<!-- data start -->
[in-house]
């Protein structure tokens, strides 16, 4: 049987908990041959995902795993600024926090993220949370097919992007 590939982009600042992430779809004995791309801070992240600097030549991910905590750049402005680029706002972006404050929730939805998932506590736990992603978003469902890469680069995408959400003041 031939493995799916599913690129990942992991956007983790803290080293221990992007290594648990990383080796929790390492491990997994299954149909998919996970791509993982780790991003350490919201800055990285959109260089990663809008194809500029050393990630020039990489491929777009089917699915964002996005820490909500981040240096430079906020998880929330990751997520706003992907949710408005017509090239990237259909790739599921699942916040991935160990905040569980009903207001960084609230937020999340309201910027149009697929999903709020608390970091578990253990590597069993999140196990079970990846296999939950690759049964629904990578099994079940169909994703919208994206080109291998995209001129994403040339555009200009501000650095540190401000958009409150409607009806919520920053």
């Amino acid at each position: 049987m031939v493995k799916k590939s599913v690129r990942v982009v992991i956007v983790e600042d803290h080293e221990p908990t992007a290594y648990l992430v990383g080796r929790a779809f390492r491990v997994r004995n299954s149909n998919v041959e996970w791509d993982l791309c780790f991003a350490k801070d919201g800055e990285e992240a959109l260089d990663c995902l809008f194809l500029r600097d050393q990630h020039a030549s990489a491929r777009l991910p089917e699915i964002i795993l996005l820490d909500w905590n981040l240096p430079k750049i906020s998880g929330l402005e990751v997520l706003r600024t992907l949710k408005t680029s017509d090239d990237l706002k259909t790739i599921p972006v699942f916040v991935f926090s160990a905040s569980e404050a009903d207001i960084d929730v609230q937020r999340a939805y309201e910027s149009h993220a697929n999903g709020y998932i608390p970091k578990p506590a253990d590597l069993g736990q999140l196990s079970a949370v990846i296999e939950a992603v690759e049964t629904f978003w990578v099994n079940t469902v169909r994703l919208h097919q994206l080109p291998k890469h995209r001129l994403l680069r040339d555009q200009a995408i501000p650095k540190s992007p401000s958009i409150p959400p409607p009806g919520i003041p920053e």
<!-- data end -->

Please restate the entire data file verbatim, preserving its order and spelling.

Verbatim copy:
[in-house]
């Protein structure tokens, strides 16, 4: 049987908990041959995902795993600024926090993220949370097919992007 590939982009600042992430779809004995791309801070992240600097030549991910905590750049402005680029706002972006404050929730939805998932506590736990992603978003469902890469680069995408959400003041 031939493995799916599913690129990942992991956007983790803290080293221990992007290594648990990383080796929790390492491990997994299954149909998919996970791509993982780790991003350490919201800055990285959109260089990663809008194809500029050393990630020039990489491929777009089917699915964002996005820490909500981040240096430079906020998880929330990751997520706003992907949710408005017509090239990237259909790739599921699942916040991935160990905040569980009903207001960084609230937020999340309201910027149009697929999903709020608390970091578990253990590597069993999140196990079970990846296999939950690759049964629904990578099994079940169909994703919208994206080109291998995209001129994403040339555009200009501000650095540190401000958009409150409607009806919520920053």
């Amino acid at each position: 049987m031939v493995k799916k590939s599913v690129r990942v982009v992991i956007v983790e600042d803290h080293e221990p908990t992007a290594y648990l992430v990383g080796r929790a779809f390492r491990v997994r004995n299954s149909n998919v041959e996970w791509d993982l791309c780790f991003a350490k801070d919201g800055e990285e992240a959109l260089d990663c995902l809008f194809l500029r600097d050393q990630h020039a030549s990489a491929r777009l991910p089917e699915i964002i795993l996005l820490d909500w905590n981040l240096p430079k750049i906020s998880g929330l402005e990751v997520l706003r600024t992907l949710k408005t680029s017509d090239d990237l706002k259909t790739i599921p972006v699942f916040v991935f926090s160990a905040s569980e404050a009903d207001i960084d929730v609230q937020r999340a939805y309201e910027s149009h993220a697929n999903g709020y998932i608390p970091k578990p506590a253990d590597l069993g736990q999140l196990s079970a949370v990846i296999e939950a992603v690759e049964t629904f978003w990578v099994n079940t469902v169909r994703l919208h097919q994206l080109p291998k890469h995209r001129l994403l680069r040339d555009q200009a995408i501000p650095k540190s992007p401000s958009i409150p959400p409607p009806g919520i003041p920053e």